Dr. No is a 1962 film directed by Terence Young and based off of Ian Fleming's novel of the same name. It is the first film to feature James Bond, the world's most famous secret agent. This alone has earned it a spot in history as the start of one of the longest running and most significant film franchises ever made. At the time of my writing this, there are 25 films spanning 58 years, with a 26th to be released in three months. For this reason, Dr. No will always hold a special place in the hearts of many fans, from many generations. As a latecomer to the series, I do not share this nostalgia, but the film still holds up very well.
Watching it today, one of the most notable things about Dr. No is the overabundance of tropes. It checks every box you would come to expect from a James Bond film, and come to resent from their many copycats. Nonetheless, it is a film that is absolutely oozing with style. Sean Connery pulls of the lead roll with seemingly effortless sophistication and charisma, and I would give him a large part of the credit for this film's success, and by extension the success of the franchise.
The story that Dr. No tells is simple and straightforward, but I generally feel that this works in its favor. We are thrown right into the action, and we are shown with great efficiency and effectiveness exactly the type of character that Bond is. This is not a film that wastes your time. The first 80 minutes of Dr. No are everything you want from a Bond film, but near the end I sadly feel that it falters somewhat.
Though it still far from terrible and retains every ounce of the style that makes this film so great, the storytelling in the final act is simply not as good. I do feel that a lot of this may be due to it not necessarily aging the best. Dr. No is an incredibly clichéd villain, and although it should certainly be noted that this film is largely responsible for most of the tropes it presents, it can still feel somewhat tiresome. Dr. No is a ridiculously overdramatic villain, and between his private island and his robotic hands he fits the mold for a 'Bond villain' perfectly. This isn't necessarily a bad thing, but when it comes to the final act a villain that is supposed to be very menacing and incredibly intelligent ends up coming across as incompetent. This leads to an ending that feels quite abrupt, and even a little anticlimactic.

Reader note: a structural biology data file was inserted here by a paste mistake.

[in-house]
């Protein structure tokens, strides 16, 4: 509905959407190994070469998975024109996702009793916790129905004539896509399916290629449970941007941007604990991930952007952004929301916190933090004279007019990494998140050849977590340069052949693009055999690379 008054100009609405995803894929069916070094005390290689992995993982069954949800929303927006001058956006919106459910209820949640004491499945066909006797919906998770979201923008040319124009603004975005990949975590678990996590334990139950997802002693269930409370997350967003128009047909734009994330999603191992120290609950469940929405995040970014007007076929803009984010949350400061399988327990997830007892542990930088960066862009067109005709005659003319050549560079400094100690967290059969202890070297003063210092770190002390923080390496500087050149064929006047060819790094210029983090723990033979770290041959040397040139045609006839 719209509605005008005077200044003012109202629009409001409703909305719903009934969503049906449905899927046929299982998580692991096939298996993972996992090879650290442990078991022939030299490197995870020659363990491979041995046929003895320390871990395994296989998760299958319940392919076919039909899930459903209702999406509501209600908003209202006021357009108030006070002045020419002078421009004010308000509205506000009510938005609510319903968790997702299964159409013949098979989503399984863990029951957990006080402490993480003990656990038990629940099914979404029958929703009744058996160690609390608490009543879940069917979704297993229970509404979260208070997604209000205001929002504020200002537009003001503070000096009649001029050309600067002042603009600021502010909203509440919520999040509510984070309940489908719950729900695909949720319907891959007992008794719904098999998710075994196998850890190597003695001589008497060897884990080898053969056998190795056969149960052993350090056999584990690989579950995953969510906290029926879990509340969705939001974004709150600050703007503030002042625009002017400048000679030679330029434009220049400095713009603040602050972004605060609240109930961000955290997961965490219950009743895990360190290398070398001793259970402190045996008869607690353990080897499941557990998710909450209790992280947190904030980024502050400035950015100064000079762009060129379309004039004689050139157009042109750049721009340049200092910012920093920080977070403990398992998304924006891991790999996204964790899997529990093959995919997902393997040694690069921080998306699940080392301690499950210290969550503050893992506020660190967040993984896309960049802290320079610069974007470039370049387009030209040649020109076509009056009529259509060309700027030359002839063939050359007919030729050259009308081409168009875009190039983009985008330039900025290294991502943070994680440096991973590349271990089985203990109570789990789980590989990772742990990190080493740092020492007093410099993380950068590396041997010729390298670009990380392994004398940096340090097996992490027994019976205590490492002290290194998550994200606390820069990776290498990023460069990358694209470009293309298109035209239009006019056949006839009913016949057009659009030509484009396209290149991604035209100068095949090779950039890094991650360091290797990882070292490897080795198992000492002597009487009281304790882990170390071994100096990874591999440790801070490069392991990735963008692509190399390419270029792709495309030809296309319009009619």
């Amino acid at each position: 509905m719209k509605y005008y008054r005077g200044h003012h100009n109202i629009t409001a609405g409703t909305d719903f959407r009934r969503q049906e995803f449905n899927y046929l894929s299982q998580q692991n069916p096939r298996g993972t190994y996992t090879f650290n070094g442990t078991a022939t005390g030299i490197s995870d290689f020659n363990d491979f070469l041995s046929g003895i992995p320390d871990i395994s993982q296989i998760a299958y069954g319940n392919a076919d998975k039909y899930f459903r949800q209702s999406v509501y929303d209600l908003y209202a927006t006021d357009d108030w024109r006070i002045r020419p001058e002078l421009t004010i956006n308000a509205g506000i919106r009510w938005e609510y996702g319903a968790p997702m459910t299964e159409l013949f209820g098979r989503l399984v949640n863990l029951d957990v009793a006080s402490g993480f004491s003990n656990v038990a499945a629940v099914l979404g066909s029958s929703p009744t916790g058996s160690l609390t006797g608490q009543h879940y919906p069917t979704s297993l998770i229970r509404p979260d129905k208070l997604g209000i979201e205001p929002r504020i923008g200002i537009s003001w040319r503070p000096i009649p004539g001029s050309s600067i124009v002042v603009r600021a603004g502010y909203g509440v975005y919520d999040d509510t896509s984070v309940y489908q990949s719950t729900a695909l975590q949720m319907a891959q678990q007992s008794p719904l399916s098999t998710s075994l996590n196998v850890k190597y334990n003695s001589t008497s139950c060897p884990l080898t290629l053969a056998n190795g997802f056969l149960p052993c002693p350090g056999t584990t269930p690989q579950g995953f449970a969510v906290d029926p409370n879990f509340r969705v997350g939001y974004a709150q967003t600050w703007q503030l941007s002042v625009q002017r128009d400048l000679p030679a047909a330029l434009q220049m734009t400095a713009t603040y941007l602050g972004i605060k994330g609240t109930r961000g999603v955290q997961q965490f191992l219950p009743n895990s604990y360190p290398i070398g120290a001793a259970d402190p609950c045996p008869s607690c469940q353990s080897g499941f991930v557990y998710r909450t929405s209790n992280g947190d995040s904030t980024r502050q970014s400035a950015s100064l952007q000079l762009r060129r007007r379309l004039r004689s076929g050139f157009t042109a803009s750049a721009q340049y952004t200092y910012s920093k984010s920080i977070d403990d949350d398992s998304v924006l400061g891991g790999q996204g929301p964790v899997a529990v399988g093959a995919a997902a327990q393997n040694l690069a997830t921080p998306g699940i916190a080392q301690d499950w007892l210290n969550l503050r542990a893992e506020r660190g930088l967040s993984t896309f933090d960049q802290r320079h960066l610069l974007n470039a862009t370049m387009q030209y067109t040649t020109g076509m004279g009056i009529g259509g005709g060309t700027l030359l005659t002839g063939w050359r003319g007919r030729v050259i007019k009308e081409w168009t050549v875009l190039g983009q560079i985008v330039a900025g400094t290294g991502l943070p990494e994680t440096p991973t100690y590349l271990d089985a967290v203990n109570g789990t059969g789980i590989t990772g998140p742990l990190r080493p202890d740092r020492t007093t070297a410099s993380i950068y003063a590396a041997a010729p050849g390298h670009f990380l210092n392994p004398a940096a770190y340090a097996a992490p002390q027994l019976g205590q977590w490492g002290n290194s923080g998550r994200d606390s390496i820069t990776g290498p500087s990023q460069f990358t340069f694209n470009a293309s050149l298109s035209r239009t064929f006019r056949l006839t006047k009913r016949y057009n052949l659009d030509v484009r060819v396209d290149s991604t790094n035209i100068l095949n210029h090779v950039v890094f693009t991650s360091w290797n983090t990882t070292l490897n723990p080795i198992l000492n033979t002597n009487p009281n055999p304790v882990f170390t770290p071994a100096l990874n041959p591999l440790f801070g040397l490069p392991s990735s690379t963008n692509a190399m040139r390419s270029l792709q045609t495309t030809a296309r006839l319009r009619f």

The Bond franchise is also notorious for its 'Bond girls,' female leads who are usually throwaway characters, included entirely for sex appeal. Dr. No is no exception. The character of Honey Ryder in this film has no real bearing on the story, and everything could have played out in exactly the same way without her inclusion. Bond always has, and always will be a womanizer, a character trait with which I have no problem, but this often comes at the expense of the female leads. For this reason, I am glad that, while certainly very present, these aspects of Bond's character are less extreme than they are in some of the later films. Honey Ryder is an unfortunately irrelevant character, but she is also a very small one. The film doesn't spend too much time on these parts of the story.
Dr. No is not the best Bond film, but it is the first, and for that it deserves recognition. It does an excellent job of establishing Bond's character, and it is gripping from start to finish. If you want to watch a Bond movie, then Dr. No will give you everything you expect to see, and very little else. It is far from a masterpiece, but it established all of the tropes you expect to see from a Bond film, good and bad, and that at the very least is laudable.